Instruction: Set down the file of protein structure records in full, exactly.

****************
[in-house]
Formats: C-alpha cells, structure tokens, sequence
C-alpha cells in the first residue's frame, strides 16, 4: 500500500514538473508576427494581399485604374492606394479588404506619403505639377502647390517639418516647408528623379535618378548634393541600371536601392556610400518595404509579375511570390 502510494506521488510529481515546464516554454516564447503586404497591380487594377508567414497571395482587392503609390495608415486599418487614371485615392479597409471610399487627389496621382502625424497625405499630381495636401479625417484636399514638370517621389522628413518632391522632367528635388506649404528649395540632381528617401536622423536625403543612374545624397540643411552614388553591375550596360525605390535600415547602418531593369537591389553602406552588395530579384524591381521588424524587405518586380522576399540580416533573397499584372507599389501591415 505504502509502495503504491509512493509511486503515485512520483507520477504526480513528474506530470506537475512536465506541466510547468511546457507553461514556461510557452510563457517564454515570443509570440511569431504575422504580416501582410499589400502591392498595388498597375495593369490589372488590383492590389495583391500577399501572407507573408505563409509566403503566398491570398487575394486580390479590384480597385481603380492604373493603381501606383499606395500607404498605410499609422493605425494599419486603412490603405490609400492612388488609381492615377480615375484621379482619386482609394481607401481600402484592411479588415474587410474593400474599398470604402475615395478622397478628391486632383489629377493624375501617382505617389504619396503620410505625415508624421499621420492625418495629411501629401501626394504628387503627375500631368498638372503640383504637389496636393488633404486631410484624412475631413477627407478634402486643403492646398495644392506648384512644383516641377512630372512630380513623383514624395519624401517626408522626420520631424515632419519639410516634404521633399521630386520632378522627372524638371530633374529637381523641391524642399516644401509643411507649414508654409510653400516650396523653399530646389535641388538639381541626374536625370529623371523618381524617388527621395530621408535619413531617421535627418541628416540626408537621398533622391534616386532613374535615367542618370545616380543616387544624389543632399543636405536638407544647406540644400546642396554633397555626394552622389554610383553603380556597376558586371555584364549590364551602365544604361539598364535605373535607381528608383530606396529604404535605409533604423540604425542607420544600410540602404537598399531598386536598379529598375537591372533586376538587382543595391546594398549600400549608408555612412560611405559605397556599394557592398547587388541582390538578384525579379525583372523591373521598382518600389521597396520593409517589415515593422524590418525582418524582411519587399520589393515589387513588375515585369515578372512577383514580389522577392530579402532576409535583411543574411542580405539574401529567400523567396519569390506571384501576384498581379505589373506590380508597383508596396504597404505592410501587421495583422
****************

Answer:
[in-house]
Formats: C-alpha cells, structure tokens, sequence
C-alpha cells in the first residue's frame, strides 16, 4: 500500500514538473508576427494581399485604374492606394479588404506619403505639377502647390517639418516647408528623379535618378548634393541600371536601392556610400518595404509579375511570390 502510494506521488510529481515546464516554454516564447503586404497591380487594377508567414497571395482587392503609390495608415486599418487614371485615392479597409471610399487627389496621382502625424497625405499630381495636401479625417484636399514638370517621389522628413518632391522632367528635388506649404528649395540632381528617401536622423536625403543612374545624397540643411552614388553591375550596360525605390535600415547602418531593369537591389553602406552588395530579384524591381521588424524587405518586380522576399540580416533573397499584372507599389501591415 505504502509502495503504491509512493509511486503515485512520483507520477504526480513528474506530470506537475512536465506541466510547468511546457507553461514556461510557452510563457517564454515570443509570440511569431504575422504580416501582410499589400502591392498595388498597375495593369490589372488590383492590389495583391500577399501572407507573408505563409509566403503566398491570398487575394486580390479590384480597385481603380492604373493603381501606383499606395500607404498605410499609422493605425494599419486603412490603405490609400492612388488609381492615377480615375484621379482619386482609394481607401481600402484592411479588415474587410474593400474599398470604402475615395478622397478628391486632383489629377493624375501617382505617389504619396503620410505625415508624421499621420492625418495629411501629401501626394504628387503627375500631368498638372503640383504637389496636393488633404486631410484624412475631413477627407478634402486643403492646398495644392506648384512644383516641377512630372512630380513623383514624395519624401517626408522626420520631424515632419519639410516634404521633399521630386520632378522627372524638371530633374529637381523641391524642399516644401509643411507649414508654409510653400516650396523653399530646389535641388538639381541626374536625370529623371523618381524617388527621395530621408535619413531617421535627418541628416540626408537621398533622391534616386532613374535615367542618370545616380543616387544624389543632399543636405536638407544647406540644400546642396554633397555626394552622389554610383553603380556597376558586371555584364549590364551602365544604361539598364535605373535607381528608383530606396529604404535605409533604423540604425542607420544600410540602404537598399531598386536598379529598375537591372533586376538587382543595391546594398549600400549608408555612412560611405559605397556599394557592398547587388541582390538578384525579379525583372523591373521598382518600389521597396520593409517589415515593422524590418525582418524582411519587399520589393515589387513588375515585369515578372512577383514580389522577392530579402532576409535583411543574411542580405539574401529567400523567396519569390506571384501576384498581379505589373506590380508597383508596396504597404505592410501587421495583422